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YoungGriff89

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About YoungGriff89

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  • Birthday 01/04/1989

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  1. Of course it was, but Charles Dance and Maisie Williams were a great dynamic. That's the main reason why I liked Tywin there better. Maybe Michael McElhatton would have been just as good, but we didn't get nearly as much build up for Roose Bolton as we had for Tywin at this point, and I think keeping him with Robb throughout season two helped to set up the events of season three better. Also, Tywin was easily the most interesting character in seasons two-four, due in no small part to how D&D used him in season two. I give them a lot of credit for how they translated the first three seasons (not so much season four onwards) in both what they changed and what they managed to keep. Not perfect, but better than anyone could have anticipated.
  2. Oh we're doing it! You better bring it!
  3. Why was there such a push to make just a new trilogy and stop there with the episodic films? This is what I don't get. I think TLJ followed TFA pretty well and led to a lot of new ground, why stop with just one more film and try to tie up nine films when technically episode six was already THE finale? There have been more than thirty years between Return of the Jedi and the sequel trilogy, why were they trying to shove the post ROTJ SW story into just three movies? They didn't need to do episode nine and then be done, Disney really needed to give this new time period breathing room to come into its own. That's what I'm most disappointed by with the sequel trilogy.
  4. Unless we believe that the past Jedi who existed for over a thousand generations were all Skywalkers or Palpatines, then the idea that it’s some kind of lore breaking mistake that there are more force users than just Rey and Kylo roaming the galaxy (Broom boy or even Finn for example) is ludicrous and in itself craps all over the established lore.
  5. Well as far as Luke realizing he was wrong, that was kind of already the point of him facing Ben on Crait in the last film so it’s not really JJ undoing anything rather than just unnecessarily screaming it for people incapable of comprehending anything that isn’t dialogue. Rose was still in the movie and now leading in the Resistance. I would think if someone truly wanted to undo the last movie they would have just left her out entirely. I actually think JJ leaned into the Last Jedi more than he tried to undo it, but the one area where I really disagree with him was going back to the debate about Rey’s lineage. We got the answer in TLJ, he should have let it go. The ending to TROS is actually much better without her shirking one important lineage and claiming another.
  6. I don’t get why people seem to think this is a dig at the last movie. People wanted an explanation for why they couldn’t do this every time and here it is. There are so many moments where they refer back to the last movie I didn’t get the vibe that they were trying to undo it at all.
  7. I thought the bolded part was one of the best departures from the source material throughout the entire show. It did drag a bit though, but she did spend most of Clash of Kings at Harrenhal.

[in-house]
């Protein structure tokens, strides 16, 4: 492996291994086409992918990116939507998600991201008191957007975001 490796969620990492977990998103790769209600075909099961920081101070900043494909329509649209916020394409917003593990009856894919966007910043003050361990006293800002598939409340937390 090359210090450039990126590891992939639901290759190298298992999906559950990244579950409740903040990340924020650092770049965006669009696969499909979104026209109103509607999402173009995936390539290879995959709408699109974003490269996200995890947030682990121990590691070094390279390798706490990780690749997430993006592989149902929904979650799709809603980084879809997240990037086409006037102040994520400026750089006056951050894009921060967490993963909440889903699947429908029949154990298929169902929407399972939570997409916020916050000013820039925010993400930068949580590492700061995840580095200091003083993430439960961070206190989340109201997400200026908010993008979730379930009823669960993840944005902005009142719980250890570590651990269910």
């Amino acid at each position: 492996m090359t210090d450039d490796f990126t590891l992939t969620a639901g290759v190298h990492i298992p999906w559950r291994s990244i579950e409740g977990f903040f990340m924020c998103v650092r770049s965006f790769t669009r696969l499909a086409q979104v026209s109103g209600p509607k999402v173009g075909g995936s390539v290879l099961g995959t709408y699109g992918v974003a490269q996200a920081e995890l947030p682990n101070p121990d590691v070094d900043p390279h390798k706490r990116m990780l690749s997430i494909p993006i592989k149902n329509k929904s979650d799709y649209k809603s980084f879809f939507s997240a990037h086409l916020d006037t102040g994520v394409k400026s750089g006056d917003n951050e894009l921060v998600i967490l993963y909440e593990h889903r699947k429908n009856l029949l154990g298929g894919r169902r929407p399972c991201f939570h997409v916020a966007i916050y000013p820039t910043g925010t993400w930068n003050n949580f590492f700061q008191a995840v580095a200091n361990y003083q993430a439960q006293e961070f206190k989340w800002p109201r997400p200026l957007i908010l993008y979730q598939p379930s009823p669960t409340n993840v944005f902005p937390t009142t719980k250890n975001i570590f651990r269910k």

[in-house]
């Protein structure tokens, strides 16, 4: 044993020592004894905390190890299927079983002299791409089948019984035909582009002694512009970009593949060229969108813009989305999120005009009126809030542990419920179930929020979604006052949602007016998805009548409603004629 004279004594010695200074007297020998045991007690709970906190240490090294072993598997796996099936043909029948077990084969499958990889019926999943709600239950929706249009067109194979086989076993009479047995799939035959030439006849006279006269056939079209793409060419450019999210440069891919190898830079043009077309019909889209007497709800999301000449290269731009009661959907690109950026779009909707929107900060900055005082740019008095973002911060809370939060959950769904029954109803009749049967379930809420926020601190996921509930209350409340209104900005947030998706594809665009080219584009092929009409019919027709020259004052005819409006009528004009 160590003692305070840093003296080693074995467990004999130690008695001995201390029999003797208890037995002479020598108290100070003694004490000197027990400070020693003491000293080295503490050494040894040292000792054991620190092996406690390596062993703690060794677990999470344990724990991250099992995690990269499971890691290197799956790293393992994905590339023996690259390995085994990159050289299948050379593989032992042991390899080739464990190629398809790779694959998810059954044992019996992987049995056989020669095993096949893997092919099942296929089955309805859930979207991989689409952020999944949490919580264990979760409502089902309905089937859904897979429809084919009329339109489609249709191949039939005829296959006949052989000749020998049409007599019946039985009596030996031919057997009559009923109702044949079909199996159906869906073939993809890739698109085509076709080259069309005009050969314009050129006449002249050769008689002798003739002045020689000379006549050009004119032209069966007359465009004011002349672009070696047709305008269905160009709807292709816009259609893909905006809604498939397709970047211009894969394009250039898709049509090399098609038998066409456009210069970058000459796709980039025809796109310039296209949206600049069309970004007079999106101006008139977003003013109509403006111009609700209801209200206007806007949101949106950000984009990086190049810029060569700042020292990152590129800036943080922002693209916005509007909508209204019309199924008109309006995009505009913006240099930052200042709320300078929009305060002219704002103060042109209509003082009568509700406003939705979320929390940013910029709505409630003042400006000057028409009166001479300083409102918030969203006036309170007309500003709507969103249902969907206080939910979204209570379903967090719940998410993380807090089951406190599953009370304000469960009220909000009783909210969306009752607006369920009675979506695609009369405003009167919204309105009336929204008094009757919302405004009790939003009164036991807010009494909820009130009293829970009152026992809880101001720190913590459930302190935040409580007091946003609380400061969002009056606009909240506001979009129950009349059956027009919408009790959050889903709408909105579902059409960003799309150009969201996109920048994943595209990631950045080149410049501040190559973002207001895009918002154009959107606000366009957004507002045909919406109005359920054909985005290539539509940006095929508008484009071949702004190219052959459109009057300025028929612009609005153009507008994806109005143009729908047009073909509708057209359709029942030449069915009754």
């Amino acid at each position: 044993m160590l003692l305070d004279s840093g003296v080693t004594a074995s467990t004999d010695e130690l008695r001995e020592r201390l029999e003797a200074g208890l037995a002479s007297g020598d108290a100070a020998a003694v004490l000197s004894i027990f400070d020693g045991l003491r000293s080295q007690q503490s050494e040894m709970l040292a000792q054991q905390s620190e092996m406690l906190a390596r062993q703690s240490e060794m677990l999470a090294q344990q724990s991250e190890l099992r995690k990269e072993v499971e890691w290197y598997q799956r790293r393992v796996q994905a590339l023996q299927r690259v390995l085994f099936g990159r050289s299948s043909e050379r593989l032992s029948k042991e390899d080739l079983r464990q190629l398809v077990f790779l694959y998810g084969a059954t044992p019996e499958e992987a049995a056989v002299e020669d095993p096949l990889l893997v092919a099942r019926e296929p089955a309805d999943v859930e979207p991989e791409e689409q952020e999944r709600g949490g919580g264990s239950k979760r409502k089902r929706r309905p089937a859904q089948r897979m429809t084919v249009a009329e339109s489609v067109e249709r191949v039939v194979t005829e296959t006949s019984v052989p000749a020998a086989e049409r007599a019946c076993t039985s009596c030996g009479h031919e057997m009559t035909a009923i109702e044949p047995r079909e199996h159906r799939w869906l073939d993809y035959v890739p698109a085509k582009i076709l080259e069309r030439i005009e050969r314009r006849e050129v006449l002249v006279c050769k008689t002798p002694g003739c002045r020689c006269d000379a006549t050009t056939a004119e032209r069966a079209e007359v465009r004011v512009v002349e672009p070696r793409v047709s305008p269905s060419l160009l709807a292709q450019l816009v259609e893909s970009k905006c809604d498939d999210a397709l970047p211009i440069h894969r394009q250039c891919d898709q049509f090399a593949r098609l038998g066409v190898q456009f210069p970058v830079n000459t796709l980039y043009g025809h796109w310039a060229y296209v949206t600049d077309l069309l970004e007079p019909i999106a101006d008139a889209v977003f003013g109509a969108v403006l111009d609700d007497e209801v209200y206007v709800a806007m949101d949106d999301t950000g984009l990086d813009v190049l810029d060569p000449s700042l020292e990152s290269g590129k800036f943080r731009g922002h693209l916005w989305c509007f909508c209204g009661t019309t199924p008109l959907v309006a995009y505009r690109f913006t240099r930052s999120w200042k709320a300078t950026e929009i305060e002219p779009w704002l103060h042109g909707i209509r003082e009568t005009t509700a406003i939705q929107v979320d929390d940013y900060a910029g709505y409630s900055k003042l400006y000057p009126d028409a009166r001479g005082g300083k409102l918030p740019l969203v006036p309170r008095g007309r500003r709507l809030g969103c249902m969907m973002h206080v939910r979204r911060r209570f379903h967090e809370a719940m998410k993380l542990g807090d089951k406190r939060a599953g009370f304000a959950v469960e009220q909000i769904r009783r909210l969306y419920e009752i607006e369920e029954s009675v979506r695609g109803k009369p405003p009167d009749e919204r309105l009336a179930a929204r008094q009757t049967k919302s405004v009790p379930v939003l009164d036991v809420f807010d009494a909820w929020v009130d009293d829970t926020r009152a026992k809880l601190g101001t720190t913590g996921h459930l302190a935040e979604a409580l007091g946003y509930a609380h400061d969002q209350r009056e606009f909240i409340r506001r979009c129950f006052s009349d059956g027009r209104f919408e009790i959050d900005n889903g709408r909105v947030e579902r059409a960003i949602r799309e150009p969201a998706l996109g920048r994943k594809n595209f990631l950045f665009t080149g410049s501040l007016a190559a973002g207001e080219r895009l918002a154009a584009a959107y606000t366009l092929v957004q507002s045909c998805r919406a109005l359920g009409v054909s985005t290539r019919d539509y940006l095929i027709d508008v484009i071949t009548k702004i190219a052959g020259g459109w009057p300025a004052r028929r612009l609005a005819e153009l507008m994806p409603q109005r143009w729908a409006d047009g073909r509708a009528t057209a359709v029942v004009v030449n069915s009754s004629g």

8. YoungGriff89

    ....

    I get this sentiment. The story itself wasn't really the problem. Most of the things that happen are believable and consistent with the characters/ universe, it was just done quickly and didn't feel right. I think D&D tried to give George's ending to something that stopped being George's story a long time ago and it just fell flat. My unpopular opinion is that season six is the worst of the entire series, and seasons seven and eight are leaps and bounds better even with their problems.
  9. If 2018 was the earliest that the Star Wars deal was in talks then it makes no sense chronologically, but I have a feeling they were approached about it much earlier than that. The Disney deal happened in 2014 and season four was immensely popular. As much shit as Disney seemed to want to do with Star Wars back then, I have no doubt their names were probably floated for a SW project as early as 2015, whether there was an official deal or not. Even if they weren't splitting their focus between what they were going to do with the Star Wars universe and the last two seasons of Game of Thrones, during pre-production and production for season six I think the show became "A Game of getting this the fuck over with." They were clearly ready to move onto something else, and I don't know what the politics behind putting in a new show runner for the last two seasons were. But as for the bolded part, I haven't seen any evidence to suggest they spent any more time actually making season eight than they did on the other seasons. There was just a longer break between seasons. I'll give them credit for how close they stuck to the books in seasons 1-3. The first episode ends with a child getting pushed out a window, the main character dies in episode nine, there's a storyline on another continent that has almost literally nothing to do with anything else going on in the show, there is a gigantic ensemble cast to keep up with and several different parts of the world where the story takes place, etc. These kinds of things really do break with norms of film and television, and the show became such a hit because people actually responded well to it. It was something new and daring. Look at other adaptations of books or video games, there are typically way more changes. George even said in an interview one time when people came to him about adaptations in the past they'd wanted to do things like cut Daenerys and have Ned Stark live. At least D&D were able to be firm on what they put into the first few seasons. I wish they would have stayed as committed to bucking norms and being unconventional in seasons four onward but the ink is dry now.